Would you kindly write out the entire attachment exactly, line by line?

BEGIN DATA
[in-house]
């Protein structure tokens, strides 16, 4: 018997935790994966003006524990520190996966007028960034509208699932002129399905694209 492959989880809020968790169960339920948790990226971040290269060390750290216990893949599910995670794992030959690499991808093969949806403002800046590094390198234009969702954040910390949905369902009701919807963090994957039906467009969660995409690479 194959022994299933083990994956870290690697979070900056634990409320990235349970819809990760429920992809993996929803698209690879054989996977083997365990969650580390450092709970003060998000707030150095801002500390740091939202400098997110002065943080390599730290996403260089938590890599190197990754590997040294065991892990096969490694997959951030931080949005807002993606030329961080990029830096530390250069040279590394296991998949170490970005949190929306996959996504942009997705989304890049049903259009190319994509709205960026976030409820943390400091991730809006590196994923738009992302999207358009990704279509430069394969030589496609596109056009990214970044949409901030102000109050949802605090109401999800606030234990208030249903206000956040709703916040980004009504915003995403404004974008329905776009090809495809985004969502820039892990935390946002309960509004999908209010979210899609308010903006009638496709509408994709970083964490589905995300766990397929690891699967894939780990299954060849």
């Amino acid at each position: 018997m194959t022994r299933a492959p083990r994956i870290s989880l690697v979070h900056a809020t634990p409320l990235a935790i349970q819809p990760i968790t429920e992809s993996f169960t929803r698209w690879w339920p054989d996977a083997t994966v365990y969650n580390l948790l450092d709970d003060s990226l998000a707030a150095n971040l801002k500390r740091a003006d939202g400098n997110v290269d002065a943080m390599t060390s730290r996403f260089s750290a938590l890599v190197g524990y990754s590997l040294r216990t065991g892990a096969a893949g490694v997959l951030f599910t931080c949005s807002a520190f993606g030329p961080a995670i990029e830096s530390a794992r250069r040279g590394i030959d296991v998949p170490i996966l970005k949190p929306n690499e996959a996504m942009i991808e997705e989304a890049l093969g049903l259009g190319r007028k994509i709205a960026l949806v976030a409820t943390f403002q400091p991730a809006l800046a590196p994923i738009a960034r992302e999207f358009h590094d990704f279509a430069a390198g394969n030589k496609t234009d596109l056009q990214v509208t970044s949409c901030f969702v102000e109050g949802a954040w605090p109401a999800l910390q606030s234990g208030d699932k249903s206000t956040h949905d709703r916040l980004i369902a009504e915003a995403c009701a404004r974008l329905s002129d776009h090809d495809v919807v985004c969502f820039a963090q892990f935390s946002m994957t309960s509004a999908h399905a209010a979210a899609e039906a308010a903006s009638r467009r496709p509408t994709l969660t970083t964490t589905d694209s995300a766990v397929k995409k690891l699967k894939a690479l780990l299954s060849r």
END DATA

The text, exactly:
[in-house]
């Protein structure tokens, strides 16, 4: 018997935790994966003006524990520190996966007028960034509208699932002129399905694209 492959989880809020968790169960339920948790990226971040290269060390750290216990893949599910995670794992030959690499991808093969949806403002800046590094390198234009969702954040910390949905369902009701919807963090994957039906467009969660995409690479 194959022994299933083990994956870290690697979070900056634990409320990235349970819809990760429920992809993996929803698209690879054989996977083997365990969650580390450092709970003060998000707030150095801002500390740091939202400098997110002065943080390599730290996403260089938590890599190197990754590997040294065991892990096969490694997959951030931080949005807002993606030329961080990029830096530390250069040279590394296991998949170490970005949190929306996959996504942009997705989304890049049903259009190319994509709205960026976030409820943390400091991730809006590196994923738009992302999207358009990704279509430069394969030589496609596109056009990214970044949409901030102000109050949802605090109401999800606030234990208030249903206000956040709703916040980004009504915003995403404004974008329905776009090809495809985004969502820039892990935390946002309960509004999908209010979210899609308010903006009638496709509408994709970083964490589905995300766990397929690891699967894939780990299954060849």
């Amino acid at each position: 018997m194959t022994r299933a492959p083990r994956i870290s989880l690697v979070h900056a809020t634990p409320l990235a935790i349970q819809p990760i968790t429920e992809s993996f169960t929803r698209w690879w339920p054989d996977a083997t994966v365990y969650n580390l948790l450092d709970d003060s990226l998000a707030a150095n971040l801002k500390r740091a003006d939202g400098n997110v290269d002065a943080m390599t060390s730290r996403f260089s750290a938590l890599v190197g524990y990754s590997l040294r216990t065991g892990a096969a893949g490694v997959l951030f599910t931080c949005s807002a520190f993606g030329p961080a995670i990029e830096s530390a794992r250069r040279g590394i030959d296991v998949p170490i996966l970005k949190p929306n690499e996959a996504m942009i991808e997705e989304a890049l093969g049903l259009g190319r007028k994509i709205a960026l949806v976030a409820t943390f403002q400091p991730a809006l800046a590196p994923i738009a960034r992302e999207f358009h590094d990704f279509a430069a390198g394969n030589k496609t234009d596109l056009q990214v509208t970044s949409c901030f969702v102000e109050g949802a954040w605090p109401a999800l910390q606030s234990g208030d699932k249903s206000t956040h949905d709703r916040l980004i369902a009504e915003a995403c009701a404004r974008l329905s002129d776009h090809d495809v919807v985004c969502f820039a963090q892990f935390s946002m994957t309960s509004a999908h399905a209010a979210a899609e039906a308010a903006s009638r467009r496709p509408t994709l969660t970083t964490t589905d694209s995300a766990v397929k995409k690891l699967k894939a690479l780990l299954s060849r």